Those who are looking for a job rarely *see* what commitment an employer is actually making when they take on a new member of staff, from training, to salary, setting up office space, perhaps needing more technology or other equipment. All of this is money the company spends out on hiring someone new – in the hopes that they will stay with the company for a long time and will become a *good investment*
The interviewer might sometimes see a bit of a red flag when they see someone applying for a position that they are way too over qualified for. While you might see that as an advantage – that having too many qualifications will still land you the job – the interviewer might see you as someone who will tire of the work quickly and therefore won’t stay with the company for long.
So, if you are over qualified – how can you get past this and still get the job?
For employers there can be a certain liability that can come along when you hire someone who is too over qualified. It’s not that the job seeker knows *more* than their fellow job seekers – or even those that they will be working alongside – it is more to do with an employer seeing them as a job seeker who is really looking for something better – and how long will it be till they find that *something better* and leave.
Some employers read resumes from candidates who are over qualified for the position and are worried about how long the job seeker is willing to stay. When you *add up* the costs to bring a new employee in, make sure they will be able to work well alongside other staff – and how current staff will work alongside the job seeker, they will also be wondering – how long do you plan to stay. Is this position just until you find something better?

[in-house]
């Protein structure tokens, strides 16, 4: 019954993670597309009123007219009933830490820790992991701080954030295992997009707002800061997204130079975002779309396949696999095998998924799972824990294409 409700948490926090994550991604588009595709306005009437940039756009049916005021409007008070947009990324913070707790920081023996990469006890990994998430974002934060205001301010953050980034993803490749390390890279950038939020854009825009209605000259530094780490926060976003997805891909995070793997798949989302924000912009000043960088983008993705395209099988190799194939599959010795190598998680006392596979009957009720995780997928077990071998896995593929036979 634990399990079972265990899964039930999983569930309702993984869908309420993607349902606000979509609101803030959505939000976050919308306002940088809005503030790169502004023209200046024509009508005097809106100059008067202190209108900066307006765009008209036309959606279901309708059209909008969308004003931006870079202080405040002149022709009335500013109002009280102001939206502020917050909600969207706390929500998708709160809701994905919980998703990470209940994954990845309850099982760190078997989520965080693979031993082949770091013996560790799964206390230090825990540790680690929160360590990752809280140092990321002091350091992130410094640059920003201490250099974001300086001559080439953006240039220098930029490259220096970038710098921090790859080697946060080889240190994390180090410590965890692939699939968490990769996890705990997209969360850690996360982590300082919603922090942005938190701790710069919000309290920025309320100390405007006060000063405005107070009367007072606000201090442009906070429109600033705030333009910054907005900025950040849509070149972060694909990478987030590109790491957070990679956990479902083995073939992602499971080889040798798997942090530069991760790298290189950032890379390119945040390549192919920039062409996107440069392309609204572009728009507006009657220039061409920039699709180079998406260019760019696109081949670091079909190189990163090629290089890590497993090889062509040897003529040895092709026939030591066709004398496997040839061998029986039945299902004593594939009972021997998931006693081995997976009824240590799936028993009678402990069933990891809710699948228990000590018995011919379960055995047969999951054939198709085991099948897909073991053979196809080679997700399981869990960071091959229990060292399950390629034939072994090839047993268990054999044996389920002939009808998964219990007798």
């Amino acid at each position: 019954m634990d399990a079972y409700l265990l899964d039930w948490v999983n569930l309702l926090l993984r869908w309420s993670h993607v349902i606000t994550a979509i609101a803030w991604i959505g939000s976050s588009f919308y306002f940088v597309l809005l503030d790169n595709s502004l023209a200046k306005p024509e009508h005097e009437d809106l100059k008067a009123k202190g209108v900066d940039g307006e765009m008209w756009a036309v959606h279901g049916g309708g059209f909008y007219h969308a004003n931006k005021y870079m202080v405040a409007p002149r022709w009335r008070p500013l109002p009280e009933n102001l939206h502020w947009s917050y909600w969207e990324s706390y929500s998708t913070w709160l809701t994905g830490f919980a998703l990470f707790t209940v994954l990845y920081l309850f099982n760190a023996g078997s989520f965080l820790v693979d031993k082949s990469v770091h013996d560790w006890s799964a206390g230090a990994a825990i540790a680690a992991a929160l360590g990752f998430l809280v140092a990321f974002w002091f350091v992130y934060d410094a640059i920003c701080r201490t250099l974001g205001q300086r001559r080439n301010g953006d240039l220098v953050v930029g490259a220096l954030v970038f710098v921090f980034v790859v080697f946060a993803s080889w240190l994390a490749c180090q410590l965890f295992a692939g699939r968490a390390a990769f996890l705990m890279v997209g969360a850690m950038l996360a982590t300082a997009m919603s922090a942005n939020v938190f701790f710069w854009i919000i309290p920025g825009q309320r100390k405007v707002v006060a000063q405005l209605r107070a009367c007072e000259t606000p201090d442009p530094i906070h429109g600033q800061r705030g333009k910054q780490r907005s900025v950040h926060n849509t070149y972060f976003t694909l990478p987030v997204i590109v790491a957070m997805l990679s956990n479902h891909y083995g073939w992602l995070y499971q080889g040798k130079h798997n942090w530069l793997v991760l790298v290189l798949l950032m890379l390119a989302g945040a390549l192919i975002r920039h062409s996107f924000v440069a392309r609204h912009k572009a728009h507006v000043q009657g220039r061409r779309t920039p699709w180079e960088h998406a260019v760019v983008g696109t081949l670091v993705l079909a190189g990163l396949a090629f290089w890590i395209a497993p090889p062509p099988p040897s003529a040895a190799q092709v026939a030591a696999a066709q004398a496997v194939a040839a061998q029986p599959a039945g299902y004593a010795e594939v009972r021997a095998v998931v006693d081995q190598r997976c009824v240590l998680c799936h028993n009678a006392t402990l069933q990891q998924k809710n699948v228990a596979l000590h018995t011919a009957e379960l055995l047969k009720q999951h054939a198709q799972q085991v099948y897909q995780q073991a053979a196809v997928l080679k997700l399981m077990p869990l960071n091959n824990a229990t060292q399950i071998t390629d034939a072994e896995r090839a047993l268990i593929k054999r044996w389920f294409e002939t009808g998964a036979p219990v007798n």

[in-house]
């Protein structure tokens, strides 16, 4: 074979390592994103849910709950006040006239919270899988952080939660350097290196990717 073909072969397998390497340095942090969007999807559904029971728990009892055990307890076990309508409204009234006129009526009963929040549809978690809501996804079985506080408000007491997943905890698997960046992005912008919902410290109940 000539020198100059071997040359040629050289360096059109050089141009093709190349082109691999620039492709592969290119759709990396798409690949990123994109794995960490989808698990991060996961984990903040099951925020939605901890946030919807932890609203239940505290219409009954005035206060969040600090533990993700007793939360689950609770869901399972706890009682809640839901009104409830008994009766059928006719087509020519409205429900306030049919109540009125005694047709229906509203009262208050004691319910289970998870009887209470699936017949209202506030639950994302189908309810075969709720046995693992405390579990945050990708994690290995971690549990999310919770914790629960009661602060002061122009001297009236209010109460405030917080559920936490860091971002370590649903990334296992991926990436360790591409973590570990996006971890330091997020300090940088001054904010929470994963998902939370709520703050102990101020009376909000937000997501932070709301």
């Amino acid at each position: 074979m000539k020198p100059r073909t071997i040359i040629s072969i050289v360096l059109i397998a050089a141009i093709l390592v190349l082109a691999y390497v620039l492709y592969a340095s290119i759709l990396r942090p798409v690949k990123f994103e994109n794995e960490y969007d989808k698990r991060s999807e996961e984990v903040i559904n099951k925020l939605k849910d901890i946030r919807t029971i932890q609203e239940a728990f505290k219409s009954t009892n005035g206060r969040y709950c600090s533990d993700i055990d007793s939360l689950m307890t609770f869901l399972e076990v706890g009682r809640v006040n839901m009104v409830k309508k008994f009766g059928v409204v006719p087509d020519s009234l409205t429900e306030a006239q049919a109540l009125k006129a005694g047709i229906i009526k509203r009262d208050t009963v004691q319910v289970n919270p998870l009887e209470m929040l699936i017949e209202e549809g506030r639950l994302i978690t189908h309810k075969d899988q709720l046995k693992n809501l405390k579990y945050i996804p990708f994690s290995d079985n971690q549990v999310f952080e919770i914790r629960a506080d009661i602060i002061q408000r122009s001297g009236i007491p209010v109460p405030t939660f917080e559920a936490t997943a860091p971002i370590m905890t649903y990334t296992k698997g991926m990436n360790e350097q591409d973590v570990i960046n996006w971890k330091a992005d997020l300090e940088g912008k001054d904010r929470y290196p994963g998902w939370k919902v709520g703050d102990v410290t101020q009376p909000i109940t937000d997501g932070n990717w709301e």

On the plus side there are other employers out there who don’t see this as a problem. They take the time to look beyond the qualifications and assess you on other things. The job market might not be good, so you are looking for and willing to do anything, even if it is a step down. Employers will see that as willingness to work, and sometimes bringing in someone a little too qualified can help or encourage other staff to try and do a little better too.
At the end of the day the employer wants the best workers, and they want workers who will stay, and while they may face the risk of you moving on they still realise the potential you can give them and that they can benefit from your knowledge and experience. There is also the hope that they can build a solid relationship with you, that will encourage you to stay on- maybe by offering you a promotion when one comes up.
If you are an over-educated job seeker during your interviews make your career goals clear in the cover letter on your resume and during any interviews. You may be at that stage of your life where you want to work closer to home, or in a smaller organisation – so under the right circumstances you might still be a good fit for the company. Ensure you make note of your training and education, some employers actually prefer to hire someone with qualifications rather than a candidate who has no qualifications at all.
So whether you are under educated for the position or over educated just explain why you and the job would be a good match and what you can bring to the position.
Do you find being over qualified has helped or hindered you in getting a job?